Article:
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Monday, March 15, 1999


Trustees must be

If the Bishop Estate trustees truly cared about the trust and its beneficiaries, they would have stepped aside long ago. Yet they don't want to give up money and power, and are worried that their successors will cooperate with the attorney general and others investigating their management of the trust.

Clearly, the current mess will have to be resolved in the courts. This leaves us feeling uneasy. After all, it was the justices of Hawaii's Supreme Court who selected these trustees, more on the basis of political payback than on merit. Also, the judiciary in Hawaii has a sad track record when it comes to holding accountable the Bishop Estate trustees.

It's hard to feel good about the ongoing lawsuit against trustee Lokelani Lindsey. She should be removed, but not because she micro-managed Kamehameha Schools, exercises poor judgment or was mean to people. She should be removed for the same reasons the other trustees must be removed: serious and repeated breaches of fiduciary duty.

Only the probate judge has the power to remove all five trustees immediately. He or she can do so when it is in the best interests of the trust and its beneficiaries. Fundamental notions of fairness require that the trustees be given a chance to respond to allegations of wrongdoing before being removed permanently, but these notions don't apply in the case of temporary removal.

Judge Colleen Hirai took the question of temporary removal "under advisement" six months ago. Her failure to make a decision, one way or the other, is troubling in that she has had -- for quite some time -- scathing reports of fact-finders. The law in this area is quite clear.

How many outside evaluators have to call the trustees' rule "dysfunctional" before a probate judge puts them aside? How many trustees have to be indicted? How obvious must it be that these trustees can't possibly be devoting their undivided attention to the needs of the trust?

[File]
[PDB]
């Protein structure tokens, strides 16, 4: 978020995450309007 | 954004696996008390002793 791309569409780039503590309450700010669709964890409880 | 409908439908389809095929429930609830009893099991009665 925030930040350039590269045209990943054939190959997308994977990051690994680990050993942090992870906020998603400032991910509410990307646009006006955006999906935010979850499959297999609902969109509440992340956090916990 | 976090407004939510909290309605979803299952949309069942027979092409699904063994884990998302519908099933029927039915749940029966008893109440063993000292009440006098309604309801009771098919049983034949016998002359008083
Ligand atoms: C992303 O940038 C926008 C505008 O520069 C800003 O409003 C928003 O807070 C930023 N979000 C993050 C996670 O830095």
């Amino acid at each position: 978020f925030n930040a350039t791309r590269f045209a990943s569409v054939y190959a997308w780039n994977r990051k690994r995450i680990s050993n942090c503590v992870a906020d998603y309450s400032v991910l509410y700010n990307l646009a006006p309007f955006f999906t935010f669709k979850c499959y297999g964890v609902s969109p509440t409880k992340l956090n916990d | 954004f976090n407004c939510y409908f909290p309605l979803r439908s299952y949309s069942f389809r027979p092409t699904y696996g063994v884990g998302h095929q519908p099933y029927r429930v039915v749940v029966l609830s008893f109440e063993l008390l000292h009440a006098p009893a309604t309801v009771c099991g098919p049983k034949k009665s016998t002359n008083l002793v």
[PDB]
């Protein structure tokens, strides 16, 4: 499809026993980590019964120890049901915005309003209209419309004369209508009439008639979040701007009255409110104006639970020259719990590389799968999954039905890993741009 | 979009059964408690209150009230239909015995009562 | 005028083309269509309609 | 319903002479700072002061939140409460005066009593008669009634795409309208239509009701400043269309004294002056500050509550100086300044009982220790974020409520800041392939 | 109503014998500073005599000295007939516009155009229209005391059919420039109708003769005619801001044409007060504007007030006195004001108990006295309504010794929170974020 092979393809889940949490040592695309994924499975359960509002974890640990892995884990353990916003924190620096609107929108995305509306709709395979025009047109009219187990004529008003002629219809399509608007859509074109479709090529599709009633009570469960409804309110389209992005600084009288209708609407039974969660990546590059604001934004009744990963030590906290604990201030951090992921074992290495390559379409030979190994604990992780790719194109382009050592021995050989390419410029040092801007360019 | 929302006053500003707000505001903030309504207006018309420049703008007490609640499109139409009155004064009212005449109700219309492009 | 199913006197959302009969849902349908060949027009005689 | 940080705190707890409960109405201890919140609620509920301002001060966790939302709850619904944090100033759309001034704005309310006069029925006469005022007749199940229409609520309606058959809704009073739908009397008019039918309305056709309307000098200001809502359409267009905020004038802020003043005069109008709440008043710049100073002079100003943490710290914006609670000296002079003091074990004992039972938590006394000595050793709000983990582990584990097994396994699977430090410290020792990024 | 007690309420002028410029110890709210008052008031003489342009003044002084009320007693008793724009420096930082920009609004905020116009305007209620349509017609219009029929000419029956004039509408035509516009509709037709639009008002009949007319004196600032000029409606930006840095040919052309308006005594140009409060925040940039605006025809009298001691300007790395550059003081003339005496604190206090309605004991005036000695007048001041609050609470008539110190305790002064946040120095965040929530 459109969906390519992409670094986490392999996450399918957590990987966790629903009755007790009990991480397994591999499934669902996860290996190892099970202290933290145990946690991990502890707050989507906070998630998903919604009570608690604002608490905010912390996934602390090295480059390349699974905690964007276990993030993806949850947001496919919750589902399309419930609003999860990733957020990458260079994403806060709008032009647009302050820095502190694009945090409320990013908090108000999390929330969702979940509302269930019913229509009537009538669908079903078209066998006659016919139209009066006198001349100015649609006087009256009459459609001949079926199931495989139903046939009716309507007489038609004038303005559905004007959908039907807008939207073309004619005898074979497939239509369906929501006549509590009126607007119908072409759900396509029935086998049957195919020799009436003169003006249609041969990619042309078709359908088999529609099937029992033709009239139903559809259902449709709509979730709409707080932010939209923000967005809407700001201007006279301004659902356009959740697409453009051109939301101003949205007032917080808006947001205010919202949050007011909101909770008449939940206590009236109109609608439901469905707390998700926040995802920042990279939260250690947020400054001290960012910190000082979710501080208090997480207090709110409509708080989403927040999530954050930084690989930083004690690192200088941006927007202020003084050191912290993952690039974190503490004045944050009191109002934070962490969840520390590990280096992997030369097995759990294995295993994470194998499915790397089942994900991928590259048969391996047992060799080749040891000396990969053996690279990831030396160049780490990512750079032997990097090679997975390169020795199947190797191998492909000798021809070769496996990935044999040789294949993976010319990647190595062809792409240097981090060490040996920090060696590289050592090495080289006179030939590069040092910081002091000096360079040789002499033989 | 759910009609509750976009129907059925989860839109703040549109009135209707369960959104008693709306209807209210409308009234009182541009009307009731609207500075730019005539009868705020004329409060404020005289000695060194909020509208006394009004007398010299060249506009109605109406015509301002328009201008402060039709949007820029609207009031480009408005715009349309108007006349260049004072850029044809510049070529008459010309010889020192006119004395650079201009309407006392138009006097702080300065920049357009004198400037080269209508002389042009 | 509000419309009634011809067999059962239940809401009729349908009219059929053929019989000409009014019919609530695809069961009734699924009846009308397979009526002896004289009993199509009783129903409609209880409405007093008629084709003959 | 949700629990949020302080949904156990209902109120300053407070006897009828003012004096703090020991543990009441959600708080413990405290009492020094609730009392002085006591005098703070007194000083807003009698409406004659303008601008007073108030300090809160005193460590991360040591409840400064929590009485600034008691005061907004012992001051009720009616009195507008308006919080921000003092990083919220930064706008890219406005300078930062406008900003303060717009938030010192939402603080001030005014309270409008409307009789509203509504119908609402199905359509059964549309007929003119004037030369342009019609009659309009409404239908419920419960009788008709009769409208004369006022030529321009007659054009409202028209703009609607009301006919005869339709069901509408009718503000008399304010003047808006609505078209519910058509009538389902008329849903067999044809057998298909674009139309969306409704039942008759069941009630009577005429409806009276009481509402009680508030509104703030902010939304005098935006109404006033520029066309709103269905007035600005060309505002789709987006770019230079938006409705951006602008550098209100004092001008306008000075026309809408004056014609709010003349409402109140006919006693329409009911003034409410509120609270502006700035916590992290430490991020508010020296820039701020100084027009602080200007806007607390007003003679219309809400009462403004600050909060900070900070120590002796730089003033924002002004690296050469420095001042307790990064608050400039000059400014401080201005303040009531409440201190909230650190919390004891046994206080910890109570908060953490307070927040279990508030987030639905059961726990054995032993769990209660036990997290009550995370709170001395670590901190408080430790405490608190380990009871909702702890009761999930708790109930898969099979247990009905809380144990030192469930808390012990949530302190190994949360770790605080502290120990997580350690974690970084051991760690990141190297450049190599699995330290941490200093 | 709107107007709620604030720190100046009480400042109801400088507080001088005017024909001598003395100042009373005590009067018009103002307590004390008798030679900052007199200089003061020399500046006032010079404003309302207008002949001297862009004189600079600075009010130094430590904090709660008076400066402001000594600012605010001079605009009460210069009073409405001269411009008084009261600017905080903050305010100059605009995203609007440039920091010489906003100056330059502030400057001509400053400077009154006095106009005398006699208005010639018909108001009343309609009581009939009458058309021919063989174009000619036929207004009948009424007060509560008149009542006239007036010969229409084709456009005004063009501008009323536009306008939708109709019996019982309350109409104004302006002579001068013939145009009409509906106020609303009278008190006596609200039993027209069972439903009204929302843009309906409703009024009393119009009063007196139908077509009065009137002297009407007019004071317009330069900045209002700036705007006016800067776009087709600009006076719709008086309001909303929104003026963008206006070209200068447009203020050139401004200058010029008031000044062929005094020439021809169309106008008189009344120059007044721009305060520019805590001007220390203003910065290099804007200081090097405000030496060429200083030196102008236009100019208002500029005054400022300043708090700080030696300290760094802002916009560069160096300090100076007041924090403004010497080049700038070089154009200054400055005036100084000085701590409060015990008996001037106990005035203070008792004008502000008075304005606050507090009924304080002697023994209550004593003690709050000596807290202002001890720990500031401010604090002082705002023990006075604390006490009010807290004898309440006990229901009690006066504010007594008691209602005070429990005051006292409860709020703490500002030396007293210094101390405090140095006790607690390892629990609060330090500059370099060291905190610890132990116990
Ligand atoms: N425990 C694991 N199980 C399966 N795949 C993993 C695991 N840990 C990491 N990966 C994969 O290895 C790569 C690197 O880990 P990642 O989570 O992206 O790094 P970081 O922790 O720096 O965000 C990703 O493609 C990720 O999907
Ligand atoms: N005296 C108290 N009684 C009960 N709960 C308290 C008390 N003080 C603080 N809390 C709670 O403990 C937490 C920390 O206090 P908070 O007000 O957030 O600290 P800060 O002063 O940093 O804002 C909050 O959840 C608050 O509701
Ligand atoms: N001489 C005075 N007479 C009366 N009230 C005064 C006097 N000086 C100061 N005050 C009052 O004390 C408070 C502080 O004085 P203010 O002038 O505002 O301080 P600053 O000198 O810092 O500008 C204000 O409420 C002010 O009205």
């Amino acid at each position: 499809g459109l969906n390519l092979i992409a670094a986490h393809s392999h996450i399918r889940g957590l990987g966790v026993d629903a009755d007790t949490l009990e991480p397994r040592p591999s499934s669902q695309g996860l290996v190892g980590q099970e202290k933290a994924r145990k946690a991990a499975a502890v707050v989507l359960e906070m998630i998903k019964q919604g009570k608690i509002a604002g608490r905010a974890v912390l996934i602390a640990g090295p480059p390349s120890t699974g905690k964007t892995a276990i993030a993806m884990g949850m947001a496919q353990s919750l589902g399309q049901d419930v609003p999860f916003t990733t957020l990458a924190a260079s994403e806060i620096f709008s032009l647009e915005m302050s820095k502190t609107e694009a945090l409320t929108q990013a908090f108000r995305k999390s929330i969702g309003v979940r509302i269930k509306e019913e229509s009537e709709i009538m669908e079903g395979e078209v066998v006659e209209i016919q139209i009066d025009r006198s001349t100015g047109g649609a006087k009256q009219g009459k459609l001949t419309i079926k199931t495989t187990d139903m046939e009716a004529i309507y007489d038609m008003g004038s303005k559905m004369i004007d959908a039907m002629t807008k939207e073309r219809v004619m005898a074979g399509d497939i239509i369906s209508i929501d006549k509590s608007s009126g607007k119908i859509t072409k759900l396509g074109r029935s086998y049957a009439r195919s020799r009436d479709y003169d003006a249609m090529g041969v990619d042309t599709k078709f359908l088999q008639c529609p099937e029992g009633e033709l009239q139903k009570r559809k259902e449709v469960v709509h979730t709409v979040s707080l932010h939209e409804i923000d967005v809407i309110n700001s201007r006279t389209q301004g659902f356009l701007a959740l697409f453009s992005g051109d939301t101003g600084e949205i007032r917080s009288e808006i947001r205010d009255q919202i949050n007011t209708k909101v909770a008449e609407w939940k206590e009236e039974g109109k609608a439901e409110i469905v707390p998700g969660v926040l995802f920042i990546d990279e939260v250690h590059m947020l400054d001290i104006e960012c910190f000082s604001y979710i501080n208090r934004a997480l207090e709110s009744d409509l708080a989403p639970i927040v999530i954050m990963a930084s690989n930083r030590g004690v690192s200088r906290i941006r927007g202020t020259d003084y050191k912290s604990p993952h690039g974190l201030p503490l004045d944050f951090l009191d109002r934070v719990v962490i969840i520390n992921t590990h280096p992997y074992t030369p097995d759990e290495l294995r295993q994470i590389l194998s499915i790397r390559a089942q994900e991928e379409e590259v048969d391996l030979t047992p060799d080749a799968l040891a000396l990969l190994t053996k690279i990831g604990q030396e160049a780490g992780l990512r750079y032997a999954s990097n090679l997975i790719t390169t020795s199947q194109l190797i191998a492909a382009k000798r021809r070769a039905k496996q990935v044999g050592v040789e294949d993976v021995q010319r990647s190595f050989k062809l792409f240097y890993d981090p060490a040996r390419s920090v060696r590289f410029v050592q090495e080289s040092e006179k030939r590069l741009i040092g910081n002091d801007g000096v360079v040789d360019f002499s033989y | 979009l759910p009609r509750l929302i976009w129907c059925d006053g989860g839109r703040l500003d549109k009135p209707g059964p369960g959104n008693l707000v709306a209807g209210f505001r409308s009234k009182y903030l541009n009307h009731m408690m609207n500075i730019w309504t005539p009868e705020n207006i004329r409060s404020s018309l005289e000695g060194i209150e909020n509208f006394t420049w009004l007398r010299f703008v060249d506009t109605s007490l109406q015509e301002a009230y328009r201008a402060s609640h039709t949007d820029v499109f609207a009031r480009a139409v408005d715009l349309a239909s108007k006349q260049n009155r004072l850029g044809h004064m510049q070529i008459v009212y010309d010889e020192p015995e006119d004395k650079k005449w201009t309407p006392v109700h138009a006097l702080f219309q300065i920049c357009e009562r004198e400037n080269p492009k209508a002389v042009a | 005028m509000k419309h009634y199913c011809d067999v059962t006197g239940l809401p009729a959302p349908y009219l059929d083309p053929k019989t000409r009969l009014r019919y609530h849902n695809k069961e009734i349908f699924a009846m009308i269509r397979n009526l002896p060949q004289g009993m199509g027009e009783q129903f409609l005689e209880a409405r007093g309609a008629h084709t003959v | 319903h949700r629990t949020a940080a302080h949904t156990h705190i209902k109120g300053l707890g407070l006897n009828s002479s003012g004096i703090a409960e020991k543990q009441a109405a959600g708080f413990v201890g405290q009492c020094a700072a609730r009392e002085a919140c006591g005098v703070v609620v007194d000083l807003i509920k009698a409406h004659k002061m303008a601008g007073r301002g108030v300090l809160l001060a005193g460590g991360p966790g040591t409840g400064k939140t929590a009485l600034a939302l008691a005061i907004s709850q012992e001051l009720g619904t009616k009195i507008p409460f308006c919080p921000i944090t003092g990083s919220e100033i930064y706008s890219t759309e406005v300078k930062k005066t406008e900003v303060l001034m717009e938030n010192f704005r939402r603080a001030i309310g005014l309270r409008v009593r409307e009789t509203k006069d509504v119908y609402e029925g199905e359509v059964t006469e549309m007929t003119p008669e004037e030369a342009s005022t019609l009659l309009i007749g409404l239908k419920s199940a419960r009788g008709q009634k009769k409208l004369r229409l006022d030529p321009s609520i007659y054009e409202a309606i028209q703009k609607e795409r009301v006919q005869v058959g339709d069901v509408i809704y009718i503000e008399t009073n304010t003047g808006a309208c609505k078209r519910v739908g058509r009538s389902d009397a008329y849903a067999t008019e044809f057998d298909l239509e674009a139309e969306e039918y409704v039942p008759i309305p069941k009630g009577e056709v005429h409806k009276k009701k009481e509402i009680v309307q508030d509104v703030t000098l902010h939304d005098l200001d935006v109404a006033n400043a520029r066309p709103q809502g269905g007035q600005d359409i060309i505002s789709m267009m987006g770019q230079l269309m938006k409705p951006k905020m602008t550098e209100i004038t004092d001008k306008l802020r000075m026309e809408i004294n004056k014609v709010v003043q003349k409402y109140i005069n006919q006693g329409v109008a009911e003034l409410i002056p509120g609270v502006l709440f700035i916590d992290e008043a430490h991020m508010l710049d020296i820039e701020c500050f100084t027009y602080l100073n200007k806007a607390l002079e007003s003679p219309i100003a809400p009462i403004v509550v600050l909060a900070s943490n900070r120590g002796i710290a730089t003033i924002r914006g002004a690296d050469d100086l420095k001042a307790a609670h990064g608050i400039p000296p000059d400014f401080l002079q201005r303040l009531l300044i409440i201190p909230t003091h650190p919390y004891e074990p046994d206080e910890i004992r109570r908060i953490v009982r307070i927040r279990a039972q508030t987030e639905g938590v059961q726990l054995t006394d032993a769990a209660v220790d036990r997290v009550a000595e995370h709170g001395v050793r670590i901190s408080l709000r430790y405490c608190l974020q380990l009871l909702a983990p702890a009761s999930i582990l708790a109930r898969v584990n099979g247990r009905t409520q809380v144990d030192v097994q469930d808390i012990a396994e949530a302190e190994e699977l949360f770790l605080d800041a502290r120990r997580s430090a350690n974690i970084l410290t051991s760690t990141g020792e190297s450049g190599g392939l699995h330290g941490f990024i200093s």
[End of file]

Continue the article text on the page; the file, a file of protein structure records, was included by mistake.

Recently, Judge Kevin Chang was assigned to the probate court. Hopefully, he will be less reticent to make a decision.

Of course, removing the trustees is just half the equation. Replacements would have to be named. Four of the justices have said that they will not participate in this process, while the fifth, Justice Robert Klein, reportedly thinks that he alone can select new trustees as a "majority of one."

Klein's position ignores the letter and spirit of the princess' will, as well as judicial ethics and public policy. Clearly, the law requires that replacement Bishop Estate trustees be appointed by the probate judge.

Some have wondered if a lower court judge would do any better than five justices. Maybe or maybe not. But we hope that the one judge at least will follow an open, honest process which promotes public confidence and permits accountability.

One such approach would involve enlisting the assistance of a blue-ribbon panel of community leaders, and limiting the court's involvement to making sure that the panel follows its own published procedures and applies its own published criteria. Of course, such a panel should adequately reflect and represent the Hawaiian community.

To most people both here and outside Hawaii, our probate court's failure to remove these trustees, at least temporarily, is as inexplicable as the fact that this mess can be traced back to our Supreme Court justices.

This whole sordid affair seems like something out of a banana republic rather than a state of the union. It cannot be allowed to continue.